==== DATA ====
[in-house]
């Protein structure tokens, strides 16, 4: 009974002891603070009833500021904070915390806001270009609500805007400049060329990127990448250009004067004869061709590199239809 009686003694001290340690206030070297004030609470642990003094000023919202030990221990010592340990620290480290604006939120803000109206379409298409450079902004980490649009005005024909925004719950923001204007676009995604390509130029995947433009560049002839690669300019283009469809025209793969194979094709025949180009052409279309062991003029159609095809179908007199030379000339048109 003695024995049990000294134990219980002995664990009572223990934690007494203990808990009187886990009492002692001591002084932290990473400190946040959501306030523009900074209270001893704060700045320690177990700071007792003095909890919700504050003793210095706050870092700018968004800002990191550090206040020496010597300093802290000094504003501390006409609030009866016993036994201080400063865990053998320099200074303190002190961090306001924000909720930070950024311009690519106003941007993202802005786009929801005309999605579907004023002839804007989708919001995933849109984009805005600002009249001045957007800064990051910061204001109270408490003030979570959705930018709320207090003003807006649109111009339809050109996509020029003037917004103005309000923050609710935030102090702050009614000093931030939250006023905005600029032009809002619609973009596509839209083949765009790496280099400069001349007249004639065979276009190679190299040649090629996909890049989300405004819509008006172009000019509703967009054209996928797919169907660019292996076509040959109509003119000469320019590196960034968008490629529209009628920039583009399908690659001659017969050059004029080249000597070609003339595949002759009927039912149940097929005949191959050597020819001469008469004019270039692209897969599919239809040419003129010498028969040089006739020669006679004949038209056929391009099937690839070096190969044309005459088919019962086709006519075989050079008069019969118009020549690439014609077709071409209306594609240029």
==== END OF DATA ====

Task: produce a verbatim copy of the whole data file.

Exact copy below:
[in-house]
């Protein structure tokens, strides 16, 4: 009974002891603070009833500021904070915390806001270009609500805007400049060329990127990448250009004067004869061709590199239809 009686003694001290340690206030070297004030609470642990003094000023919202030990221990010592340990620290480290604006939120803000109206379409298409450079902004980490649009005005024909925004719950923001204007676009995604390509130029995947433009560049002839690669300019283009469809025209793969194979094709025949180009052409279309062991003029159609095809179908007199030379000339048109 003695024995049990000294134990219980002995664990009572223990934690007494203990808990009187886990009492002692001591002084932290990473400190946040959501306030523009900074209270001893704060700045320690177990700071007792003095909890919700504050003793210095706050870092700018968004800002990191550090206040020496010597300093802290000094504003501390006409609030009866016993036994201080400063865990053998320099200074303190002190961090306001924000909720930070950024311009690519106003941007993202802005786009929801005309999605579907004023002839804007989708919001995933849109984009805005600002009249001045957007800064990051910061204001109270408490003030979570959705930018709320207090003003807006649109111009339809050109996509020029003037917004103005309000923050609710935030102090702050009614000093931030939250006023905005600029032009809002619609973009596509839209083949765009790496280099400069001349007249004639065979276009190679190299040649090629996909890049989300405004819509008006172009000019509703967009054209996928797919169907660019292996076509040959109509003119000469320019590196960034968008490629529209009628920039583009399908690659001659017969050059004029080249000597070609003339595949002759009927039912149940097929005949191959050597020819001469008469004019270039692209897969599919239809040419003129010498028969040089006739020669006679004949038209056929391009099937690839070096190969044309005459088919019962086709006519075989050079008069019969118009020549690439014609077709071409209306594609240029």